Senator Jim Walsh raised various issues including insurance rates, bank interest and loan rates, and price controls for the medical, dental and legal professions. He made the fair point that the non-productive segments of life are overwhelming the productive segments with costs. That is a fair point. Senator Walsh also asked if the Committee on Procedure and Privileges could look into the compellability issue and he has made a formal request about this. Senator Henry noted the potential dangers for young children in care. The health boards act in loco parentis for all of us. I do not know the circumstances of the cases involving the two young girls mentioned by the Senator, or when and how they became pregnant. I will ask the relevant Minister to attend the House to provide some clarification of these sad events.
Senator Leyden spoke of the Barron report. With his colleague Senator Feighan he also took up the cudgel on behalf of Boyle's claim as a town suitable for the decentralisation programme. Senator Leyden spoke of being muzzled but I will not go into that.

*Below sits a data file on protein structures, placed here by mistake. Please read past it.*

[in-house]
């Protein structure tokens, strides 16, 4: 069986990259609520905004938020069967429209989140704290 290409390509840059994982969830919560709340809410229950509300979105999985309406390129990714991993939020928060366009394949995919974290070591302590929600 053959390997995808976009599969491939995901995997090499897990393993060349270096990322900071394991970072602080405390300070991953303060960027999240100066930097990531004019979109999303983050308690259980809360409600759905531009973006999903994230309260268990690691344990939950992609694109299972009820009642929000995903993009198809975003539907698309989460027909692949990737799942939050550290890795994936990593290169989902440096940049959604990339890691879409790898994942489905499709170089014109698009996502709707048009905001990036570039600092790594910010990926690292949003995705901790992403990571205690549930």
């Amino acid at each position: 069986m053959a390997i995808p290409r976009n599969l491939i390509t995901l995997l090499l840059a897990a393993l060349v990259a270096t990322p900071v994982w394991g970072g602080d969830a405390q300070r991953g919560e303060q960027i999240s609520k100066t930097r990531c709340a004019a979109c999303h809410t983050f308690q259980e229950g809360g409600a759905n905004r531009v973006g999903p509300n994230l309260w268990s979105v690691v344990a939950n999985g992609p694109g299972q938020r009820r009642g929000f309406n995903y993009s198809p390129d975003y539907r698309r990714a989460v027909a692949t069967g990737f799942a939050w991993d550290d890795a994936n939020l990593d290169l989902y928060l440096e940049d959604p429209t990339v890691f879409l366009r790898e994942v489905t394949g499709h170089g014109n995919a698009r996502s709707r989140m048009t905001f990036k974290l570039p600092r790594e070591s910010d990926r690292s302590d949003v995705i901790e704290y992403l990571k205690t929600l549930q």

Senator Scanlon spoke about insurance rates. This House did great work on the insurance issue during this term, and we should take some credit. We had a very full debate on the matter. It was also raised during Private Members' business. We had before us the Tánaiste's Bill on the matter, which is only now going before committee. We worked hard to get the Bill before the House in order to debate it thoroughly and not be rushed into it in half a day's sitting next Thursday. We exercised our minds greatly on insurance matters and I hope the proof of that will be seen in the type of dramatic results Senator Morrissey has noted.
Senator Hanafin commented on electronic voting and echoed Senator Walsh's call for a debate on the monopolies and restrictive practices of many professional bodies. The position of the Irish language in the EU was adverted to by Senators McHugh and Ó Murchú. The point made was a fair one. We regard Irish as our national language and it should be similarly regarded at EU level. As the Senators said, it is a matter of national pride.